We all need somewhere to live, that is a given. Shelter is one of the primary drives for the human being, and a house is a good way of providing that, so I am not about to tell you to go and live in a tree in the forest. But let us think back to the beginning of this discussion where we finally left the nest and branched out on our own, where we got the keys to our own place.
Our place. No one else’s. This would be a place for me. No one else. Later, it became our house, for our family, and we installed locks, and alarms to keep everyone else out. “The home must be protected at all times” you thought. “These four walls are mine. No one else’s. This is where I feel safe. This is where I feel secure. I must protect myself and my family, but most of all I must protect my stuff; the walls and the possessions.”
But after we died, it wasn’t our home anymore. Sure it may still be in our name but if you remember, we are now dead!
All those years of striving for the perfect house, the perfect neighbourhood, the perfect sofa and the perfect curtains, now ended with nothing, except death.
Pretty quickly, if the house isn’t looked after, it will start to return to nature. The walls will start to break down, the carpets and the curtains will start to attract dampness, and the grass will grow tall. The bushes in the garden will start to grow wild, and nature will start to reclaim the four walls we spent our entire life striving to pay for. All those stressful late nights at work, all that moving, all that furnishing the interior, now means nothing. Do you understand? Everything you worked for is now dead, including you!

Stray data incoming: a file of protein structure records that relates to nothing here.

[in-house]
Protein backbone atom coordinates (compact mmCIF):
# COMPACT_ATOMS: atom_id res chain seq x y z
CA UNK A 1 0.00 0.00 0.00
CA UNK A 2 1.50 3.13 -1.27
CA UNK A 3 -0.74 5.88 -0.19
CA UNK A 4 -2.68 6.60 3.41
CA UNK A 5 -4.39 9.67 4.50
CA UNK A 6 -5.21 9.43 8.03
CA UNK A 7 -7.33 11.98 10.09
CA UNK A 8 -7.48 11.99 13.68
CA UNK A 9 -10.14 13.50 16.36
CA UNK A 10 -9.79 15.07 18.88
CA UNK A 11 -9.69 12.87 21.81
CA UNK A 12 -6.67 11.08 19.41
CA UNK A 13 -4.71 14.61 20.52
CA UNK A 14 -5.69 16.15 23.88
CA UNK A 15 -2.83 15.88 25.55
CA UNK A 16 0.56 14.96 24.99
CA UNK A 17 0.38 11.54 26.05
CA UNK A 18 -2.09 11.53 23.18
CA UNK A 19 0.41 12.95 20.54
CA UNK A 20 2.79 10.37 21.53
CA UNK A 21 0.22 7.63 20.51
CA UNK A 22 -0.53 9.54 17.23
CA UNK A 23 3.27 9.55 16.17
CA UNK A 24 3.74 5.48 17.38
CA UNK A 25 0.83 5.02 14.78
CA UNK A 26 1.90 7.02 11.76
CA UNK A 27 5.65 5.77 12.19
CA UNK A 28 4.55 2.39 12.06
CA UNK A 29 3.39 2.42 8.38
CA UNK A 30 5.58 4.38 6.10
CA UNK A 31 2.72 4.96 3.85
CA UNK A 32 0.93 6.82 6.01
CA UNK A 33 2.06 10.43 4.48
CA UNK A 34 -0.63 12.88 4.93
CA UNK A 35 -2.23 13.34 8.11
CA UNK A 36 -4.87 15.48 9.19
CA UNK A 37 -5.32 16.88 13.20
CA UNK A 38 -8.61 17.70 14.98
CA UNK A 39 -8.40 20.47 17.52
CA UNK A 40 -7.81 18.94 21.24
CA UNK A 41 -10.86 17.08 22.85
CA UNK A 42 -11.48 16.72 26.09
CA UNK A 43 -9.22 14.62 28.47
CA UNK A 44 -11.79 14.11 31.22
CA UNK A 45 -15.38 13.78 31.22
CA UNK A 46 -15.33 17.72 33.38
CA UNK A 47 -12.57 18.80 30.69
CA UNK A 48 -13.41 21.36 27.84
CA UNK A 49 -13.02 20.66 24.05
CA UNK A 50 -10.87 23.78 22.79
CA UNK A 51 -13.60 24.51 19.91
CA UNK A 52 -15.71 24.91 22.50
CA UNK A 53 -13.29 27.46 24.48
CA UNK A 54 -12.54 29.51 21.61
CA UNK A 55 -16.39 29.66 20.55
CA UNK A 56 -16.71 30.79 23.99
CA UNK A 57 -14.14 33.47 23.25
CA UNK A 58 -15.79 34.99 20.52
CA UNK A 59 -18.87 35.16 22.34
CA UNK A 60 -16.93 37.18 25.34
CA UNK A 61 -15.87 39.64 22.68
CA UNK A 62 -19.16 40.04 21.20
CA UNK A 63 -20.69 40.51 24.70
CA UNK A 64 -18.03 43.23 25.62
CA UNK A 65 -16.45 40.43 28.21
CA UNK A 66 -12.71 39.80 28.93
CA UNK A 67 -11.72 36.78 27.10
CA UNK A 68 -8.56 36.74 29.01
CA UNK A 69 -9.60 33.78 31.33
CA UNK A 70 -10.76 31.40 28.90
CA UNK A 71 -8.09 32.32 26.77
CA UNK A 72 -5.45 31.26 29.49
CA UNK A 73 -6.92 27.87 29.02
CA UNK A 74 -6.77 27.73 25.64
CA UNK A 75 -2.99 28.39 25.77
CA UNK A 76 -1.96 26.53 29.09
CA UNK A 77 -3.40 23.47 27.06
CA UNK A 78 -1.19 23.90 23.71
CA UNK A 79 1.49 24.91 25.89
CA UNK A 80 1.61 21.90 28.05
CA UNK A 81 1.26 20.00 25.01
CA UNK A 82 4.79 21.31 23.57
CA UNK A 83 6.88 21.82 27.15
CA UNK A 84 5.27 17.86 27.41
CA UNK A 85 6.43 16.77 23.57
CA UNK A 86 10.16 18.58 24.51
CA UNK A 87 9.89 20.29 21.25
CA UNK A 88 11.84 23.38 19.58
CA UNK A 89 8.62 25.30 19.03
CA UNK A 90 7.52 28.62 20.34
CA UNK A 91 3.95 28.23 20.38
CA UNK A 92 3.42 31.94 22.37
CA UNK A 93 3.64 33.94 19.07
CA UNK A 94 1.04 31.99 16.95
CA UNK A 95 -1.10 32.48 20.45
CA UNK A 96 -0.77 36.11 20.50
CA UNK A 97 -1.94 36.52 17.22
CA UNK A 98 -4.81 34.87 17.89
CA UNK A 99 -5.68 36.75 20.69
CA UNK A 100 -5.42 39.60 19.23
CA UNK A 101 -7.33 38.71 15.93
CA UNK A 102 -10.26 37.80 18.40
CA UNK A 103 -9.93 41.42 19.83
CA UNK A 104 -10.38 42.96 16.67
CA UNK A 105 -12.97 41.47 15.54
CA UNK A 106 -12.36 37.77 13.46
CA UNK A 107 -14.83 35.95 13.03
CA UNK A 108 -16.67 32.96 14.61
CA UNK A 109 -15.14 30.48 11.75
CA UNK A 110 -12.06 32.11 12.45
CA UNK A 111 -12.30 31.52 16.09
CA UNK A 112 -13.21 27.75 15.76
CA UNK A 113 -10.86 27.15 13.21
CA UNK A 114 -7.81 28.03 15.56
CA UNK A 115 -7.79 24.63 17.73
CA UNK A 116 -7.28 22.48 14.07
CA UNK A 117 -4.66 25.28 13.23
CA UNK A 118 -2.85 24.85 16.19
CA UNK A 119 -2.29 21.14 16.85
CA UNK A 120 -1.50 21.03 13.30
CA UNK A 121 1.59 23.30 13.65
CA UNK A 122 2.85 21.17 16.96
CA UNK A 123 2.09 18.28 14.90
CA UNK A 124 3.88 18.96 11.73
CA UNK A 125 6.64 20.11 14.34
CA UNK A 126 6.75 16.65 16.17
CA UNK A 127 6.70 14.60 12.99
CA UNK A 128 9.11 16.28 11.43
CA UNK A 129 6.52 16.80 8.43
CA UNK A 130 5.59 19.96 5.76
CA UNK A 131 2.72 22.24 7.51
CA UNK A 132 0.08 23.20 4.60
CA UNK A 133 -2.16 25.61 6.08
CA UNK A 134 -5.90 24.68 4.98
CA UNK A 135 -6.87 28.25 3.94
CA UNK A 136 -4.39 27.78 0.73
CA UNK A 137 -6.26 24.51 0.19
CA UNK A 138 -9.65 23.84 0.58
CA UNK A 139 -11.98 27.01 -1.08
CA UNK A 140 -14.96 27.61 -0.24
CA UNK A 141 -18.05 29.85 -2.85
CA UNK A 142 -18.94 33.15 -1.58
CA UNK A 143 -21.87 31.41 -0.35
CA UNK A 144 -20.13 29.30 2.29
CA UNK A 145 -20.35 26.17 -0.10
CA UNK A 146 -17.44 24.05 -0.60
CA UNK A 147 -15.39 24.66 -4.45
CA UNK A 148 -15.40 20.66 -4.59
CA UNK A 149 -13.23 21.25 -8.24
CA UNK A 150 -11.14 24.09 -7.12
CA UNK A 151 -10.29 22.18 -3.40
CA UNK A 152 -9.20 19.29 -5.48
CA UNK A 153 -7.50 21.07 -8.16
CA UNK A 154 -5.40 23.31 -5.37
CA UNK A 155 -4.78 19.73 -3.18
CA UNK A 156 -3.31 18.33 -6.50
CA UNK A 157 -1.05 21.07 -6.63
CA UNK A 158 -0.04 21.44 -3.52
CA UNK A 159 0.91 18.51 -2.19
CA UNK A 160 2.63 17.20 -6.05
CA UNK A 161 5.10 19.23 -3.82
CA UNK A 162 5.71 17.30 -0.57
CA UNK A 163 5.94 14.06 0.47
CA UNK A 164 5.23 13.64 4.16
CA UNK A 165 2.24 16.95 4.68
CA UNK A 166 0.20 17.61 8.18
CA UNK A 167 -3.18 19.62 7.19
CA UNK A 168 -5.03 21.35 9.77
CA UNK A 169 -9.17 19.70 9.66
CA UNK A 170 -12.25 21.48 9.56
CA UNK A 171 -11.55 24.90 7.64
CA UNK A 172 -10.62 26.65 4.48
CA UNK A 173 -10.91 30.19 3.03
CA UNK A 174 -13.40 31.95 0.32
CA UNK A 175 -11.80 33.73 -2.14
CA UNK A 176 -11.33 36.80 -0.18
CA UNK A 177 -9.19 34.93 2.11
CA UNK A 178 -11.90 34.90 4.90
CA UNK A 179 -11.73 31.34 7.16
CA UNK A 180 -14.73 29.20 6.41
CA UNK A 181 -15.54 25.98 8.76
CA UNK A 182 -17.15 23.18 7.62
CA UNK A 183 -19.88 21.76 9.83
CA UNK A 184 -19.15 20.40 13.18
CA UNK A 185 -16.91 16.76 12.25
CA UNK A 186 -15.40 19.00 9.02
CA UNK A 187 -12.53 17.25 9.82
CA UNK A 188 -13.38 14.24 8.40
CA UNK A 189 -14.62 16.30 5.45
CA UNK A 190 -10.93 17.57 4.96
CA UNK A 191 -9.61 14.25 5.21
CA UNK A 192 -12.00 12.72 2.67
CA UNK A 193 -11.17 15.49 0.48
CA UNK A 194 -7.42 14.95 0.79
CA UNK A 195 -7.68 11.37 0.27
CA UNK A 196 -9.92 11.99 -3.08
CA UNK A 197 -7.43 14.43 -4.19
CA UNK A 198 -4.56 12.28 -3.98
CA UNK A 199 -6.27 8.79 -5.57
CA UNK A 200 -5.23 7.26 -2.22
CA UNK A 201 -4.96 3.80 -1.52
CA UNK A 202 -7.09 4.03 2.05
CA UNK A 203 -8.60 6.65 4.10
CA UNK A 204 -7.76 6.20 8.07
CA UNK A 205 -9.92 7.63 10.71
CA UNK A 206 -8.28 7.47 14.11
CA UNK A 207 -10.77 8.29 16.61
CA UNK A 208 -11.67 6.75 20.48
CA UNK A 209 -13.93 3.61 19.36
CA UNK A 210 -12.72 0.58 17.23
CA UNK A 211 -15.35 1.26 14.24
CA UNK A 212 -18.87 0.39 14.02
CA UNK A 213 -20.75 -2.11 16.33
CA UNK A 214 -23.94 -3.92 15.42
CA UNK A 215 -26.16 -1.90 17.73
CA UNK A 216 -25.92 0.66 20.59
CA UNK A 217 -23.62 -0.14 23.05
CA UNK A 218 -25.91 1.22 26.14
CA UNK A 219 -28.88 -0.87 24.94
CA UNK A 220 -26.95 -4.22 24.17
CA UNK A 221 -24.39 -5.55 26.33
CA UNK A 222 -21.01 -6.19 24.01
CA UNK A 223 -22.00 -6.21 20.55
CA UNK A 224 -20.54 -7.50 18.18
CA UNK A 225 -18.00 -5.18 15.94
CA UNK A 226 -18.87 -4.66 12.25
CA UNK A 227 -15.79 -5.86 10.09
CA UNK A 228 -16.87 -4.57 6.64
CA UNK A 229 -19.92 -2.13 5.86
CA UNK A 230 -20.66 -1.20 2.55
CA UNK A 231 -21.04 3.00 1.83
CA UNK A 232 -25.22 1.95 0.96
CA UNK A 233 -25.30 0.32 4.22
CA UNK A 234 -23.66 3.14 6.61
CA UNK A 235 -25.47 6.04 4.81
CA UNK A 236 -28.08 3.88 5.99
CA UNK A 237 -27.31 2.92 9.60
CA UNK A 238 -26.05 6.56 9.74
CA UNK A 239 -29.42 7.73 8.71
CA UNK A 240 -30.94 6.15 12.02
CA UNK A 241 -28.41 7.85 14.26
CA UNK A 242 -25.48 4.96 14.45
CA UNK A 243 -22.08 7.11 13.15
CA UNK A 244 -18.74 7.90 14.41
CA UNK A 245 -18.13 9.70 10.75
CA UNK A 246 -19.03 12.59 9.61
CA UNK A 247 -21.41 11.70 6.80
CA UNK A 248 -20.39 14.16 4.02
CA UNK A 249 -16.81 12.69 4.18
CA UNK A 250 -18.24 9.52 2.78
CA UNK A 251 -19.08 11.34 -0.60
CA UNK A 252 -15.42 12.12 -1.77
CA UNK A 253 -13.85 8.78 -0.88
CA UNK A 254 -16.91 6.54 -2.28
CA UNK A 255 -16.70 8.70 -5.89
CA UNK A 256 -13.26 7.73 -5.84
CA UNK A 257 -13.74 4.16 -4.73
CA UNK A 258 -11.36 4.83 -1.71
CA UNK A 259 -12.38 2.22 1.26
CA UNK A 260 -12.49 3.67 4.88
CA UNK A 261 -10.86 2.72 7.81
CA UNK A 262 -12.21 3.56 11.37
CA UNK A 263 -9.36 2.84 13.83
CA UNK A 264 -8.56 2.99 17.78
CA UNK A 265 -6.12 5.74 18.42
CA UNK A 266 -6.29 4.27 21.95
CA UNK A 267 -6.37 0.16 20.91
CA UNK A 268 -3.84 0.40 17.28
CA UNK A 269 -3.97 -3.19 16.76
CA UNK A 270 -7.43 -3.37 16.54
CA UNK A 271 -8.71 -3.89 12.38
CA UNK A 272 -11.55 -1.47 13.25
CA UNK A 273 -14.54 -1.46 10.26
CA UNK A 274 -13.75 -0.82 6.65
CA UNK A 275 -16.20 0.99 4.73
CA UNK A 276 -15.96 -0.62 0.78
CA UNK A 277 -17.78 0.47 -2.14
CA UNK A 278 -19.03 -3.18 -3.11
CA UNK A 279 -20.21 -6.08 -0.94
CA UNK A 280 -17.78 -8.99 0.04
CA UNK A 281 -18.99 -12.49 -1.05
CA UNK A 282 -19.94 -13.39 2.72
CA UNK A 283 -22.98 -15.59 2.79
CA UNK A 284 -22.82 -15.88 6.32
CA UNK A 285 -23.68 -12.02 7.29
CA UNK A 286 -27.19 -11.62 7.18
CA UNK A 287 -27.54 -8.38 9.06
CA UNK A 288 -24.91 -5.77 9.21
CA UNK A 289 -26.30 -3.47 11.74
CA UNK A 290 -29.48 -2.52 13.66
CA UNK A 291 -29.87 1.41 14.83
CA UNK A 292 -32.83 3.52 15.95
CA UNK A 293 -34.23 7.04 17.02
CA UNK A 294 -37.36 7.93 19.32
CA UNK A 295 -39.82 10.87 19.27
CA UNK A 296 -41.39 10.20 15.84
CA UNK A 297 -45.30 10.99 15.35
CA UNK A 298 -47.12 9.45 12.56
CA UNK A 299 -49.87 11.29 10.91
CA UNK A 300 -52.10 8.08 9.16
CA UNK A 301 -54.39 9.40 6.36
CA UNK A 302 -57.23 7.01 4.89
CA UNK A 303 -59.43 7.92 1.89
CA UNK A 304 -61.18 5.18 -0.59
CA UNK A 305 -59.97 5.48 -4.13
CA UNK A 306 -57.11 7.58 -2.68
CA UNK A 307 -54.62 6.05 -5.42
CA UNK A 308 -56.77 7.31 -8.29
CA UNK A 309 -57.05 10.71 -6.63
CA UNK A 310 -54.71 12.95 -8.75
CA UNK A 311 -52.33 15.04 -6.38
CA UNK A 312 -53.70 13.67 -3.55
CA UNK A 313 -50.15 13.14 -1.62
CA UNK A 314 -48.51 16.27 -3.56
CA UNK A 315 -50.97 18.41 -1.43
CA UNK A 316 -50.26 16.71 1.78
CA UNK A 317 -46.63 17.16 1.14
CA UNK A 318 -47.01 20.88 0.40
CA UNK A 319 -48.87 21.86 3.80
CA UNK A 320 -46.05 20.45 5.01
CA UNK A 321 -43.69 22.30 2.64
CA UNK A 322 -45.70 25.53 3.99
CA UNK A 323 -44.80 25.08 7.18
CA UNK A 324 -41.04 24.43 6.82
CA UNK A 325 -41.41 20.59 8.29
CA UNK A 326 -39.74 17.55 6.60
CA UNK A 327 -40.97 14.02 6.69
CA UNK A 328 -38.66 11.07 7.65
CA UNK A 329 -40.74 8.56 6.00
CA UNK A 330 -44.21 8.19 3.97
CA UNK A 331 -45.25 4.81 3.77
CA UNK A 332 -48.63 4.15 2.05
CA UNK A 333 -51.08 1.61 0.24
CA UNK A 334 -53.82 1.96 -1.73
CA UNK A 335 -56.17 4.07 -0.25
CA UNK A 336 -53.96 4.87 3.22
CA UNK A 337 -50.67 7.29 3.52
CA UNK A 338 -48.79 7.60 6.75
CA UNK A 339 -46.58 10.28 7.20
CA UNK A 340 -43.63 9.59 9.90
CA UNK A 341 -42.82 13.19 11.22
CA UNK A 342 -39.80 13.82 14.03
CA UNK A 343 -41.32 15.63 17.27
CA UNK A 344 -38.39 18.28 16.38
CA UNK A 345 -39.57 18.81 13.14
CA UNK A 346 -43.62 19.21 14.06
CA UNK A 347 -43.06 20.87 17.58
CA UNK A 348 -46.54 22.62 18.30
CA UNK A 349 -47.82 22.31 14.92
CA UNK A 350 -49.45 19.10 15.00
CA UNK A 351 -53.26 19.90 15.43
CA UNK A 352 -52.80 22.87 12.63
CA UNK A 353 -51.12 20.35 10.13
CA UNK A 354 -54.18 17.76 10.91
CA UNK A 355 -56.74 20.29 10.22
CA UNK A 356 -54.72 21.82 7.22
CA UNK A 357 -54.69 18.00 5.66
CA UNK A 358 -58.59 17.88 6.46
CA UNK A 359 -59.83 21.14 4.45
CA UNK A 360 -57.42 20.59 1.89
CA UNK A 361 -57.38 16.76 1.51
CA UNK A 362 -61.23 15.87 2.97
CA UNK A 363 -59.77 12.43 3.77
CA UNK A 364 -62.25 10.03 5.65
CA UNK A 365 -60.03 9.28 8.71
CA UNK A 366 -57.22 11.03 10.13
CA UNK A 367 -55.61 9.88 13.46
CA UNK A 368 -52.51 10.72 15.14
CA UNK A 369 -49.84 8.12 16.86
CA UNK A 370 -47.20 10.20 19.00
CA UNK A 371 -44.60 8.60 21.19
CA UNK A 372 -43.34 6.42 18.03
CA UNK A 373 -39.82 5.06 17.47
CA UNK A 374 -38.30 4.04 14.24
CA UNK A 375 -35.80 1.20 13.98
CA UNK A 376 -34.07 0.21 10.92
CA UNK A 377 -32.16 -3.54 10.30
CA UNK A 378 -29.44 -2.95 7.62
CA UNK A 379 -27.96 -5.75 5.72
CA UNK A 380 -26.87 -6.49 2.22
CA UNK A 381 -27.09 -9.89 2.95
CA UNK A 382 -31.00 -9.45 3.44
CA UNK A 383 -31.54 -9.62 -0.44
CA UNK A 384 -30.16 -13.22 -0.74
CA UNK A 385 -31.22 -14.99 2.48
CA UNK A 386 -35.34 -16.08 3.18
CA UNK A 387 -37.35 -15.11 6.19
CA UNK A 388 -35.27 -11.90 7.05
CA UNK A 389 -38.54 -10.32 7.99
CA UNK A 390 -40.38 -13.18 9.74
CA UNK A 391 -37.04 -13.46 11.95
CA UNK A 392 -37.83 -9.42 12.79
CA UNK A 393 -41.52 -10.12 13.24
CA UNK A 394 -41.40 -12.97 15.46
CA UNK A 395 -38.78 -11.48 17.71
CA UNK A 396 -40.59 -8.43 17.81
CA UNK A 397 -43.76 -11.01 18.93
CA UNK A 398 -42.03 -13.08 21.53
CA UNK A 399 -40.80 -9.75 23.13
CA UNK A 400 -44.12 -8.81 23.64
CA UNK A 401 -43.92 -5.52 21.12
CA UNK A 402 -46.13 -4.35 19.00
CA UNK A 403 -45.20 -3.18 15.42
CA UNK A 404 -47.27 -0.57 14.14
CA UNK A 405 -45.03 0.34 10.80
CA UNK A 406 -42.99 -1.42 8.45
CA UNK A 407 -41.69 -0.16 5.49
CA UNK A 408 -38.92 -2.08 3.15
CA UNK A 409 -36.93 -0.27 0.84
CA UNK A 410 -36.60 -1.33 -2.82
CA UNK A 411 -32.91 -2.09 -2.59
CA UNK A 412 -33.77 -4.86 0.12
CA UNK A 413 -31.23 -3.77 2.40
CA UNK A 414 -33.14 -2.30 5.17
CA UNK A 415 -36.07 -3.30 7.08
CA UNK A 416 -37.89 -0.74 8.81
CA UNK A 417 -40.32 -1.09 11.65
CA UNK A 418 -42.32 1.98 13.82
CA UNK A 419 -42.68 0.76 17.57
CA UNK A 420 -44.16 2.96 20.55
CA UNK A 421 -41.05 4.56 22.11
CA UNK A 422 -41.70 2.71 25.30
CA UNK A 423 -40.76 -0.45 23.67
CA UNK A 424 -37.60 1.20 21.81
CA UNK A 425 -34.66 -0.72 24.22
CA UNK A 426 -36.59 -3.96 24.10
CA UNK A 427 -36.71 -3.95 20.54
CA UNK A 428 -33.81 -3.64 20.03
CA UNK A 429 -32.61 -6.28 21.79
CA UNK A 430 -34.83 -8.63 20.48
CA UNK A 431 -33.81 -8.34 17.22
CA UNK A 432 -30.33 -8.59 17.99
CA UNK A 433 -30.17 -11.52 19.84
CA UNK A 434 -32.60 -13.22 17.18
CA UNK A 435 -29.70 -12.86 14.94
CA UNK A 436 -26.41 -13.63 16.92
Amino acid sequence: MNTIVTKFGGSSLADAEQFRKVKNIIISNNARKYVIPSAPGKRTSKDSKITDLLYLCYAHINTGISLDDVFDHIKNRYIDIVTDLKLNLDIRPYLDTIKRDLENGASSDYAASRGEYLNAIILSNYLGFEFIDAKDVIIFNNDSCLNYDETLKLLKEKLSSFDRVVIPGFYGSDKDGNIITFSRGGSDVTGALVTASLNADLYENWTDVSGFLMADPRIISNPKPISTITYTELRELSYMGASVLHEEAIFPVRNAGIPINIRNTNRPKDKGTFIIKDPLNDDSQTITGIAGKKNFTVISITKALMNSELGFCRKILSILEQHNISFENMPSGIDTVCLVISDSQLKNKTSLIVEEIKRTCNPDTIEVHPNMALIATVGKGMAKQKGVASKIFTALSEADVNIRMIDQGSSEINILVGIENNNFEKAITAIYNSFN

As dampness creeps into the floorboards, they start to rot, and the metal appliances start to rust. The house begins to take on an eerie smell, and all who go into it will feel uncomfortable. It will feel like “someone died here.” But we’re not talking about the “spiritual,” we are talking about nature reclaiming that which belongs to it. Think about it.
We never feel uncomfortable when we are out in any kind of natural environment, are we? Whether it be walking along a stream, out in the forest, walking in the hills, or just sitting under a tree. It feels good. It feels like you are alive. The same can’t be said for the house you built.
The house that died before you moved in
When we move into a new house it feels “nice,” doesn’t it? Everything smells clean and fresh, and if we don’t move into a new house, we quickly rip out the old interior, and replace it with new materials. But let’s not run away with ourselves thinking that what we are putting into the house is any way “new.”